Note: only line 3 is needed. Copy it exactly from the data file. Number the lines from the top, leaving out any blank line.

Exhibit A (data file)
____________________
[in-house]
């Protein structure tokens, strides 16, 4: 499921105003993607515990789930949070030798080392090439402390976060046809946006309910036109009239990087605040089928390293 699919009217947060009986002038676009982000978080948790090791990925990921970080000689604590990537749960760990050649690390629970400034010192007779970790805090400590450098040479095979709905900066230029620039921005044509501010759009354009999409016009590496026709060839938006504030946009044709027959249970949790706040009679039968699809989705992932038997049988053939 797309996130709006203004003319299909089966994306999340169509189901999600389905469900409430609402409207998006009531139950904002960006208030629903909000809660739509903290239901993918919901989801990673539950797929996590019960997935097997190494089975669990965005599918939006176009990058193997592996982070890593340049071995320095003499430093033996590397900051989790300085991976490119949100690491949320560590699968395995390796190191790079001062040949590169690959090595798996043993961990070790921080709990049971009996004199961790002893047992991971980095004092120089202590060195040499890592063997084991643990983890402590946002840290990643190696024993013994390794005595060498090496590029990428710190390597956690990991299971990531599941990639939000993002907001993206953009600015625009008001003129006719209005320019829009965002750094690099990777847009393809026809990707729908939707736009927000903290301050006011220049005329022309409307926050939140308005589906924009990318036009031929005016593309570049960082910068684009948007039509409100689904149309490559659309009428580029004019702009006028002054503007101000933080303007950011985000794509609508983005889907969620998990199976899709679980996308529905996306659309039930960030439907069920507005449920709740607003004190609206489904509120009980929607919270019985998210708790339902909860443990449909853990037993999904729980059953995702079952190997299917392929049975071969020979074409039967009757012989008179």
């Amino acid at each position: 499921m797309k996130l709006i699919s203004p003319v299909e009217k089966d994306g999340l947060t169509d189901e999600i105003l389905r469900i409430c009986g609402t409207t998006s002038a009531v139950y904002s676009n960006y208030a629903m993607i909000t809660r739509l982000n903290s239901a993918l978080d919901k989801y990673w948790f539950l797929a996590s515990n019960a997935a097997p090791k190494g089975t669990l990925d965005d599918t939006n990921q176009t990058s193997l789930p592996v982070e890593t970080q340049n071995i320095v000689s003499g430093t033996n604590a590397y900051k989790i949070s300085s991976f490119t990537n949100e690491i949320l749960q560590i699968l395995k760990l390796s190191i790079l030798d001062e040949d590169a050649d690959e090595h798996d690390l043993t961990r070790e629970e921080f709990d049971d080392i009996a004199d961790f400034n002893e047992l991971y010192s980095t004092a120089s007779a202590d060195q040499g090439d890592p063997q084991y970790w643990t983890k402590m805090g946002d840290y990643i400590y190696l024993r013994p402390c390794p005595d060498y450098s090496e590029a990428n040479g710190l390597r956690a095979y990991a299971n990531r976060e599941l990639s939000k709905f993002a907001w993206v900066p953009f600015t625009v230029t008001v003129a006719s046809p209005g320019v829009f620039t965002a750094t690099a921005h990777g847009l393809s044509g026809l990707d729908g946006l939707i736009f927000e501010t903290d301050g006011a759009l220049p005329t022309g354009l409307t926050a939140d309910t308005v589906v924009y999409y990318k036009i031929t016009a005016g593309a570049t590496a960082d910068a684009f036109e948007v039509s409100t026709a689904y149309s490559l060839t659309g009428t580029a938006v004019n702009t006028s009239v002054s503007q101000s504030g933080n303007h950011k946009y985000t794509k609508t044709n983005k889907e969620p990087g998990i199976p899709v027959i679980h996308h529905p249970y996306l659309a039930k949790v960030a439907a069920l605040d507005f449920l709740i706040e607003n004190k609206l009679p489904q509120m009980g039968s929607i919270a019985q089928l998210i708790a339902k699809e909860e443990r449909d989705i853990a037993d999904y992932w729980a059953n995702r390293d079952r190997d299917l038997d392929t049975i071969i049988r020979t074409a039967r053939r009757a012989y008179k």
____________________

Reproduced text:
């Amino acid at each position: 499921m797309k996130l709006i699919s203004p003319v299909e009217k089966d994306g999340l947060t169509d189901e999600i105003l389905r469900i409430c009986g609402t409207t998006s002038a009531v139950y904002s676009n960006y208030a629903m993607i909000t809660r739509l982000n903290s239901a993918l978080d919901k989801y990673w948790f539950l797929a996590s515990n019960a997935a097997p090791k190494g089975t669990l990925d965005d599918t939006n990921q176009t990058s193997l789930p592996v982070e890593t970080q340049n071995i320095v000689s003499g430093t033996n604590a590397y900051k989790i949070s300085s991976f490119t990537n949100e690491i949320l749960q560590i699968l395995k760990l390796s190191i790079l030798d001062e040949d590169a050649d690959e090595h798996d690390l043993t961990r070790e629970e921080f709990d049971d080392i009996a004199d961790f400034n002893e047992l991971y010192s980095t004092a120089s007779a202590d060195q040499g090439d890592p063997q084991y970790w643990t983890k402590m805090g946002d840290y990643i400590y190696l024993r013994p402390c390794p005595d060498y450098s090496e590029a990428n040479g710190l390597r956690a095979y990991a299971n990531r976060e599941l990639s939000k709905f993002a907001w993206v900066p953009f600015t625009v230029t008001v003129a006719s046809p209005g320019v829009f620039t965002a750094t690099a921005h990777g847009l393809s044509g026809l990707d729908g946006l939707i736009f927000e501010t903290d301050g006011a759009l220049p005329t022309g354009l409307t926050a939140d309910t308005v589906v924009y999409y990318k036009i031929t016009a005016g593309a570049t590496a960082d910068a684009f036109e948007v039509s409100t026709a689904y149309s490559l060839t659309g009428t580029a938006v004019n702009t006028s009239v002054s503007q101000s504030g933080n303007h950011k946009y985000t794509k609508t044709n983005k889907e969620p990087g998990i199976p899709v027959i679980h996308h529905p249970y996306l659309a039930k949790v960030a439907a069920l605040d507005f449920l709740i706040e607003n004190k609206l009679p489904q509120m009980g039968s929607i919270a019985q089928l998210i708790a339902k699809e909860e443990r449909d989705i853990a037993d999904y992932w729980a059953n995702r390293d079952r190997d299917l038997d392929t049975i071969i049988r020979t074409a039967r053939r009757a012989y008179k």